Six impossible things

Cliches and tropes

One of the questions that came up in comments recently was “What’s the difference between a cliché and a trope?”

The simple and obvious answer is “The way the words are currently used on the Internet, not much.” But there’s a bit more to it than that.

Clichés are universally defined as overused and unoriginal, whether the cliché in question is a plot twist, a metaphor, a situation, a character, or even the way someone in real life expresses a firmly held opinion. A trope, though, if you go for the longstanding literary definition, is “a figure of speech, especially one that uses words in senses beyond their literal meanings…The major figures that are agreed upon as being tropes are metaphor, simile, metonymy, synecdoche, irony, personification, and hyperbole…” – The Concise Oxford Dictionary of Literary Terms.

Another definition of trope is “a significant or recurring theme, such as a motif,” and that is, I submit, where the confusion began. Because anything that recurs has, by definition, shown up more than once, and there appears to be a large segment of the modern would-be writing community that considers anything that appears more than once “overused” and anything that has ever appeared in a story before “unoriginal,” even if the previous appearance was in another story written by the same author. Which leads right back to the current status, where trope and cliché are treated as synonyms, and generally looked down on.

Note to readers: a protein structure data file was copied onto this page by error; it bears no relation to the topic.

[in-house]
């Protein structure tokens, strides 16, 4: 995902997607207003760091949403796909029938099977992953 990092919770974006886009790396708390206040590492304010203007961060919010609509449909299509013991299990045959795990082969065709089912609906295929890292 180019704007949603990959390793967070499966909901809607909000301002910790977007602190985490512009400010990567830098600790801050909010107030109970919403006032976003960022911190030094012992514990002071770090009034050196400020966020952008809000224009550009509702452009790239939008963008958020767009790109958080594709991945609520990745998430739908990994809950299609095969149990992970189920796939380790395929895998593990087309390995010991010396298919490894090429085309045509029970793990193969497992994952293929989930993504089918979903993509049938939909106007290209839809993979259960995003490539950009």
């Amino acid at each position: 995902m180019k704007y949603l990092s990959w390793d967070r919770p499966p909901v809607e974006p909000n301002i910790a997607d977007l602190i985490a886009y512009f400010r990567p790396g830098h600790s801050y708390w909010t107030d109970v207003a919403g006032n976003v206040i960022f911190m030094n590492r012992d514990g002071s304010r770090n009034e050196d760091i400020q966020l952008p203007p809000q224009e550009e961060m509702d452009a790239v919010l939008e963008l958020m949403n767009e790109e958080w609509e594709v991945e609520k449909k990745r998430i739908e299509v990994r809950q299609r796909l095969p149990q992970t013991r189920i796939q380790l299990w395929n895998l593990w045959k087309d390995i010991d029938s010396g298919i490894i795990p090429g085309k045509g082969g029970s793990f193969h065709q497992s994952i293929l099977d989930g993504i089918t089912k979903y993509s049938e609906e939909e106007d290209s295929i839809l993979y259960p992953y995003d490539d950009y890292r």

This presents a serious problem for many would-be writers, as there is practically no theme, style, concept, plot twist, or character type that has never once been used in the history of storytelling. Even if you limit yourself to stuff that’s come along in the nearly-700-years since the invention of the printing press, you’re going to have a hard time finding a modern story that’s completely original in anything but the specific details. Stories involving cell phones have only been around for a couple of decades; stories about communications problems go as far back as there have been people.

And that, in a nutshell, is why it is pointless to worry too much over originality. Take any story and start boiling it down, and it doesn’t take very long before you get to “Hey, ‘West Side Story’ is just a remake of ‘Romeo and Juliet’!” Almost every story focusing on an arranged or forced marriage can be boiled down to either ‘Bluebeard’ or ‘Beauty and the Beast,’ depending on whether the ending is horrifying or happily romantic. There are somewhere between 300 and 600 folktale versions of ‘Cinderella’ around the world, depending on just how strict the criteria are – and that doesn’t count any of the numerous modern versions, ranging from hundreds of Romance novels to movies like “Working Girl” and “Pretty Woman.”